*The tachypneic infant who appears to be struggling to breath (i.e. increased work of breathing) usually has an underlying respiratory cause vs. the infant who is displaying ‘silent tachypnea’, without increased work of breathing is usually secondary to metabolic acidosis from a cardiac or metabolic cause.

The big 4 Causes of Neonatal Cyanosis

  1. Congenital Heart Disease
  2. Sepsis
  3. Respiratory disorders (i.e., pneumonia, ARDS)
  4. Hemaglobinopathy (i.e., polycythemia, methemoglobinemia)

To distinguish central cyanosis from peripheral cyanosis, look for bluish discoloration inside the mouth – tongue, mucous membranes and lips.

 

Pink Perfused Babies (1-6mo/o):
-consider CHF for wheezing baby!

The most sensitive and specific clinical findings for acute CHF in infants

  • < 3 ounces of formula per feed or > 40 minutes per breast feed
  • Respiratory rate > 60 breaths per minute or irregular breathing
  • Hepatomegaly – Start palpation at the iliac crest and slowly move superiorly, and feel for the liver edge. Normally, the liver edge should be < 2 cm below the costal margin. Also percuss for the size of the liver – normally, the liver should be < 8 cm wide.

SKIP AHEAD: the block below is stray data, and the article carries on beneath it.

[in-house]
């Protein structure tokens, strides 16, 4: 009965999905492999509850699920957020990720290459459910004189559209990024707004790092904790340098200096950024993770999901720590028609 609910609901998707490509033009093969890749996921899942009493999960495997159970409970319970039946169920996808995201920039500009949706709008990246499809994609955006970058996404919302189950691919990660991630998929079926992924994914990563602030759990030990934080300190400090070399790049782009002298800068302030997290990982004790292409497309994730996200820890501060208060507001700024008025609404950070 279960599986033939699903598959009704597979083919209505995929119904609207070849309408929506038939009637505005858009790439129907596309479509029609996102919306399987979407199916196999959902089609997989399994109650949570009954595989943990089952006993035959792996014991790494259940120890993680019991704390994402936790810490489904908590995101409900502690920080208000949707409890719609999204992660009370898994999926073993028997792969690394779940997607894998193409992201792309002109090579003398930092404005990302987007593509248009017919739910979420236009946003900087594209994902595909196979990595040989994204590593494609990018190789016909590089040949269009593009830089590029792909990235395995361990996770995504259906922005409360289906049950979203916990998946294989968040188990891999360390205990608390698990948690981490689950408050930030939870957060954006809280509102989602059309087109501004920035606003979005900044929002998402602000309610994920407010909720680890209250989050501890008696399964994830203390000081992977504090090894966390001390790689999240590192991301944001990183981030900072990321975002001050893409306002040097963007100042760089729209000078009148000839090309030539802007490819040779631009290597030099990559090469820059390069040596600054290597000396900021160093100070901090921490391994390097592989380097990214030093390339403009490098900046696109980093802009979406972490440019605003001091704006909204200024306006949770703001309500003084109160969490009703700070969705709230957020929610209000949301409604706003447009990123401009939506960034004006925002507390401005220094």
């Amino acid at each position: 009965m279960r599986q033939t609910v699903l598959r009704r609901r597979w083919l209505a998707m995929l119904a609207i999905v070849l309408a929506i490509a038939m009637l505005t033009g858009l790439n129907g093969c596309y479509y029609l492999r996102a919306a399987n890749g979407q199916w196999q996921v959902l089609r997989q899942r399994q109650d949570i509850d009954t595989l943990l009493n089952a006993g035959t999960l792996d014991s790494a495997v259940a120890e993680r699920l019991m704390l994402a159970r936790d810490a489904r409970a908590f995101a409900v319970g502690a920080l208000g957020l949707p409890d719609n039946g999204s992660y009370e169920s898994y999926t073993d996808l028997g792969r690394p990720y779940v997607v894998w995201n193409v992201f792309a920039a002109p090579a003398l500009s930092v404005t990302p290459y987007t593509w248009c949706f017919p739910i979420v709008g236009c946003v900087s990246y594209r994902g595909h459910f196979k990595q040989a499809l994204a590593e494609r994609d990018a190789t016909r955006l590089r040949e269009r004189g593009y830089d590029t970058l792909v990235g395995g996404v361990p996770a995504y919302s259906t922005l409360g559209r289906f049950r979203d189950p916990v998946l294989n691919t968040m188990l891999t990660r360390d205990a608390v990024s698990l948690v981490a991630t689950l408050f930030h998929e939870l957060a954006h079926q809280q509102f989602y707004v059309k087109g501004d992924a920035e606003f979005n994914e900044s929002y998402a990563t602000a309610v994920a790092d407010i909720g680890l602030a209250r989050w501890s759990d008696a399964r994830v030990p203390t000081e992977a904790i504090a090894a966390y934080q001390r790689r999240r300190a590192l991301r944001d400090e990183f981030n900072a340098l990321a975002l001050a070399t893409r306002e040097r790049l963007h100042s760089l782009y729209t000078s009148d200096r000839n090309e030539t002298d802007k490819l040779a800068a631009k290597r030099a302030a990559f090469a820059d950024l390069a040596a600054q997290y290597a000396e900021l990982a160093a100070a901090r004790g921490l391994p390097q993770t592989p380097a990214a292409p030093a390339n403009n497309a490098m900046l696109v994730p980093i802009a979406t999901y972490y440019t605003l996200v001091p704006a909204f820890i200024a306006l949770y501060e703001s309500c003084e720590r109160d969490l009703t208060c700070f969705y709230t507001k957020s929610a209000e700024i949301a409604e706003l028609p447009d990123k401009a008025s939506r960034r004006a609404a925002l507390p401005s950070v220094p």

• Other clues: poor weight gain & ventricular hypertrophy on ECG

Common causes of CHF in the pediatric patient include structural causes such as VSD, ASD, Aortic Stenosis and PDA as well as other causes such as SVT, AV block, cardiomyopathy and myocarditis.

Management:
-oxygen is a potent pulmonary vasodilator and could worsen hypoxemia in some congenital heart defects. Infants are able to tolerate oxygen saturations lower than adults and so aim for an oxygen saturation of >85% (as opposed to >93% in adults)